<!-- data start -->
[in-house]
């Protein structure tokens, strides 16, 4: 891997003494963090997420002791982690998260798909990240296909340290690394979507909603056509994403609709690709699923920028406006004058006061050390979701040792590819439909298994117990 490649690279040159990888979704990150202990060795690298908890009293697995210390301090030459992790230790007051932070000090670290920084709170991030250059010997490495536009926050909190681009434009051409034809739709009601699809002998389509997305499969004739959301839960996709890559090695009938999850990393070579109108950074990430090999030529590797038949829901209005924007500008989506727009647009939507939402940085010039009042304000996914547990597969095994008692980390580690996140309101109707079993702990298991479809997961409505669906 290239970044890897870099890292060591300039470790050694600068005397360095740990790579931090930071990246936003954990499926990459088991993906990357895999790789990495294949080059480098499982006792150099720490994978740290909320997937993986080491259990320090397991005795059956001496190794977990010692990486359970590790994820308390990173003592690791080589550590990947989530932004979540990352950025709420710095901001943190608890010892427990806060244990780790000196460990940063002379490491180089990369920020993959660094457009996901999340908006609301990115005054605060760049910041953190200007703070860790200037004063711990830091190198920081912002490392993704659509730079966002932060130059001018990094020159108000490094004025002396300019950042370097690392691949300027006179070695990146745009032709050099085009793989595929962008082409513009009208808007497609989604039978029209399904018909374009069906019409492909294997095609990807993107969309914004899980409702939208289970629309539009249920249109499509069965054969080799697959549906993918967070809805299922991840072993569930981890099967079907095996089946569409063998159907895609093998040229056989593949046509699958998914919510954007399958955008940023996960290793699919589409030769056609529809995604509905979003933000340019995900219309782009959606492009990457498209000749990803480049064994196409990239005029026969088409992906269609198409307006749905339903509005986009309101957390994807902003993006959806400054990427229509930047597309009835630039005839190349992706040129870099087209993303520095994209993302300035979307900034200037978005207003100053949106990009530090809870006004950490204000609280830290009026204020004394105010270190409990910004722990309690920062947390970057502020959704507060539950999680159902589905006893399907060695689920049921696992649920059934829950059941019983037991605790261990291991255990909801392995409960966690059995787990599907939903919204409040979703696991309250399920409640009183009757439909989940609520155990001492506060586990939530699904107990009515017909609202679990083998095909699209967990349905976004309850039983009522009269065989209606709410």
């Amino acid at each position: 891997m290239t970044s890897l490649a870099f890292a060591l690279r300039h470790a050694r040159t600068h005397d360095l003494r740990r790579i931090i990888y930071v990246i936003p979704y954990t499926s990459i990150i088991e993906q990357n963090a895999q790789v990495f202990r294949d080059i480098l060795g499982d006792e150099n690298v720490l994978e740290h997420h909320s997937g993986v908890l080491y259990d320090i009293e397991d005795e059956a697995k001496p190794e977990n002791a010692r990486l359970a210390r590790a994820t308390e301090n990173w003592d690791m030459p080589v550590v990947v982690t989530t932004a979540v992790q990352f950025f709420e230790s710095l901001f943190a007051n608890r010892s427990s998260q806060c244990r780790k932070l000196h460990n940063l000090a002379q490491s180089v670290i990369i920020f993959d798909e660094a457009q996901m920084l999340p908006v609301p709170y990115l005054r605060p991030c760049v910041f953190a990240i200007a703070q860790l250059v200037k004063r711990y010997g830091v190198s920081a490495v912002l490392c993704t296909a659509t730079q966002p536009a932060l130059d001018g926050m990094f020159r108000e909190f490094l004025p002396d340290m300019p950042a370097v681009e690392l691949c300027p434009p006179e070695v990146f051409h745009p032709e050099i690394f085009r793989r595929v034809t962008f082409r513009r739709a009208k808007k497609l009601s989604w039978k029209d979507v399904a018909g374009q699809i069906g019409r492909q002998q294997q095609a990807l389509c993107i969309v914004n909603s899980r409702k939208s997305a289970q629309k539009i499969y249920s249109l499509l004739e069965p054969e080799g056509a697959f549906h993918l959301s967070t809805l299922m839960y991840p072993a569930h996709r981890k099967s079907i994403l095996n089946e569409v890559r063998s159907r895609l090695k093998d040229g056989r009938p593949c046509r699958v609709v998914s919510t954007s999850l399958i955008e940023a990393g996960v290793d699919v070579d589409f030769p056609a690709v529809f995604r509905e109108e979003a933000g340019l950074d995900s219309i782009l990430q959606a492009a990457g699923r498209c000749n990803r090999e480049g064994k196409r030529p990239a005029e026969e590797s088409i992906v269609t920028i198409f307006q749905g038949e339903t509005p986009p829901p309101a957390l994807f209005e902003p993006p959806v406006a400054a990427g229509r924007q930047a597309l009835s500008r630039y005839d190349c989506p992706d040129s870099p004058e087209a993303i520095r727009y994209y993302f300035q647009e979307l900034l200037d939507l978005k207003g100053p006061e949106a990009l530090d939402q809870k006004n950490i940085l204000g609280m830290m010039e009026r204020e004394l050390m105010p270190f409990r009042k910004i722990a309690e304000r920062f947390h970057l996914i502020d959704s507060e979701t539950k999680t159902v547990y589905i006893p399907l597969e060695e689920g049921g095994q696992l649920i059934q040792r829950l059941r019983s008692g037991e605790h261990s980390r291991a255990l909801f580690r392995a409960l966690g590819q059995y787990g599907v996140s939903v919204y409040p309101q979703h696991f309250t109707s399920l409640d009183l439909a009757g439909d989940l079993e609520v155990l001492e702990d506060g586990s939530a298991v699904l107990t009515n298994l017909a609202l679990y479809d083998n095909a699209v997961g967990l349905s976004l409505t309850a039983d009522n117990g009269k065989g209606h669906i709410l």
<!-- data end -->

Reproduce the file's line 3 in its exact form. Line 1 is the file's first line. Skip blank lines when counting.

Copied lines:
């Amino acid at each position: 891997m290239t970044s890897l490649a870099f890292a060591l690279r300039h470790a050694r040159t600068h005397d360095l003494r740990r790579i931090i990888y930071v990246i936003p979704y954990t499926s990459i990150i088991e993906q990357n963090a895999q790789v990495f202990r294949d080059i480098l060795g499982d006792e150099n690298v720490l994978e740290h997420h909320s997937g993986v908890l080491y259990d320090i009293e397991d005795e059956a697995k001496p190794e977990n002791a010692r990486l359970a210390r590790a994820t308390e301090n990173w003592d690791m030459p080589v550590v990947v982690t989530t932004a979540v992790q990352f950025f709420e230790s710095l901001f943190a007051n608890r010892s427990s998260q806060c244990r780790k932070l000196h460990n940063l000090a002379q490491s180089v670290i990369i920020f993959d798909e660094a457009q996901m920084l999340p908006v609301p709170y990115l005054r605060p991030c760049v910041f953190a990240i200007a703070q860790l250059v200037k004063r711990y010997g830091v190198s920081a490495v912002l490392c993704t296909a659509t730079q966002p536009a932060l130059d001018g926050m990094f020159r108000e909190f490094l004025p002396d340290m300019p950042a370097v681009e690392l691949c300027p434009p006179e070695v990146f051409h745009p032709e050099i690394f085009r793989r595929v034809t962008f082409r513009r739709a009208k808007k497609l009601s989604w039978k029209d979507v399904a018909g374009q699809i069906g019409r492909q002998q294997q095609a990807l389509c993107i969309v914004n909603s899980r409702k939208s997305a289970q629309k539009i499969y249920s249109l499509l004739e069965p054969e080799g056509a697959f549906h993918l959301s967070t809805l299922m839960y991840p072993a569930h996709r981890k099967s079907i994403l095996n089946e569409v890559r063998s159907r895609l090695k093998d040229g056989r009938p593949c046509r699958v609709v998914s919510t954007s999850l399958i955008e940023a990393g996960v290793d699919v070579d589409f030769p056609a690709v529809f995604r509905e109108e979003a933000g340019l950074d995900s219309i782009l990430q959606a492009a990457g699923r498209c000749n990803r090999e480049g064994k196409r030529p990239a005029e026969e590797s088409i992906v269609t920028i198409f307006q749905g038949e339903t509005p986009p829901p309101a957390l994807f209005e902003p993006p959806v406006a400054a990427g229509r924007q930047a597309l009835s500008r630039y005839d190349c989506p992706d040129s870099p004058e087209a993303i520095r727009y994209y993302f300035q647009e979307l900034l200037d939507l978005k207003g100053p006061e949106a990009l530090d939402q809870k006004n950490i940085l204000g609280m830290m010039e009026r204020e004394l050390m105010p270190f409990r009042k910004i722990a309690e304000r920062f947390h970057l996914i502020d959704s507060e979701t539950k999680t159902v547990y589905i006893p399907l597969e060695e689920g049921g095994q696992l649920i059934q040792r829950l059941r019983s008692g037991e605790h261990s980390r291991a255990l909801f580690r392995a409960l966690g590819q059995y787990g599907v996140s939903v919204y409040p309101q979703h696991f309250t109707s399920l409640d009183l439909a009757g439909d989940l079993e609520v155990l001492e702990d506060g586990s939530a298991v699904l107990t009515n298994l017909a609202l679990y479809d083998n095909a699209v997961g967990l349905s976004l409505t309850a039983d009522n117990g009269k065989g209606h669906i709410l």